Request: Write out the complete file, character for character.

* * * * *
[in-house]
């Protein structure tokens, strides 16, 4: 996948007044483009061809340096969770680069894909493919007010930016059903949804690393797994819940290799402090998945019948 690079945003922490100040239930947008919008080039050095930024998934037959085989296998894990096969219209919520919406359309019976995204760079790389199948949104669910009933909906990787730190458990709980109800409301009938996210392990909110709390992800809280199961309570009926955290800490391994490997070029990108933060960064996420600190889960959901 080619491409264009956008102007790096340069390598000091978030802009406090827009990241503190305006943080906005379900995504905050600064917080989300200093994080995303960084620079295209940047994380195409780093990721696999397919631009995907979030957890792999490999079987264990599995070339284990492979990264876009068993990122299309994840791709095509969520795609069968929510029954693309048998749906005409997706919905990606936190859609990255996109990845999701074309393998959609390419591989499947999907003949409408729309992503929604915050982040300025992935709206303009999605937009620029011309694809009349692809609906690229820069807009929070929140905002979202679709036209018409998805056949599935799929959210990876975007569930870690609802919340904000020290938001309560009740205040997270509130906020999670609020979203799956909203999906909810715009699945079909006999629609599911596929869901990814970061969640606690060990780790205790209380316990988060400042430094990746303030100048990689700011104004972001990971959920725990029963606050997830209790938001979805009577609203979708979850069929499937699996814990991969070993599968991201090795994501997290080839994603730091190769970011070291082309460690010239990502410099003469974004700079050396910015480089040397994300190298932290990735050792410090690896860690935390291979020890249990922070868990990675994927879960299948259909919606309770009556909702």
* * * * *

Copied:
[in-house]
């Protein structure tokens, strides 16, 4: 996948007044483009061809340096969770680069894909493919007010930016059903949804690393797994819940290799402090998945019948 690079945003922490100040239930947008919008080039050095930024998934037959085989296998894990096969219209919520919406359309019976995204760079790389199948949104669910009933909906990787730190458990709980109800409301009938996210392990909110709390992800809280199961309570009926955290800490391994490997070029990108933060960064996420600190889960959901 080619491409264009956008102007790096340069390598000091978030802009406090827009990241503190305006943080906005379900995504905050600064917080989300200093994080995303960084620079295209940047994380195409780093990721696999397919631009995907979030957890792999490999079987264990599995070339284990492979990264876009068993990122299309994840791709095509969520795609069968929510029954693309048998749906005409997706919905990606936190859609990255996109990845999701074309393998959609390419591989499947999907003949409408729309992503929604915050982040300025992935709206303009999605937009620029011309694809009349692809609906690229820069807009929070929140905002979202679709036209018409998805056949599935799929959210990876975007569930870690609802919340904000020290938001309560009740205040997270509130906020999670609020979203799956909203999906909810715009699945079909006999629609599911596929869901990814970061969640606690060990780790205790209380316990988060400042430094990746303030100048990689700011104004972001990971959920725990029963606050997830209790938001979805009577609203979708979850069929499937699996814990991969070993599968991201090795994501997290080839994603730091190769970011070291082309460690010239990502410099003469974004700079050396910015480089040397994300190298932290990735050792410090690896860690935390291979020890249990922070868990990675994927879960299948259909919606309770009556909702």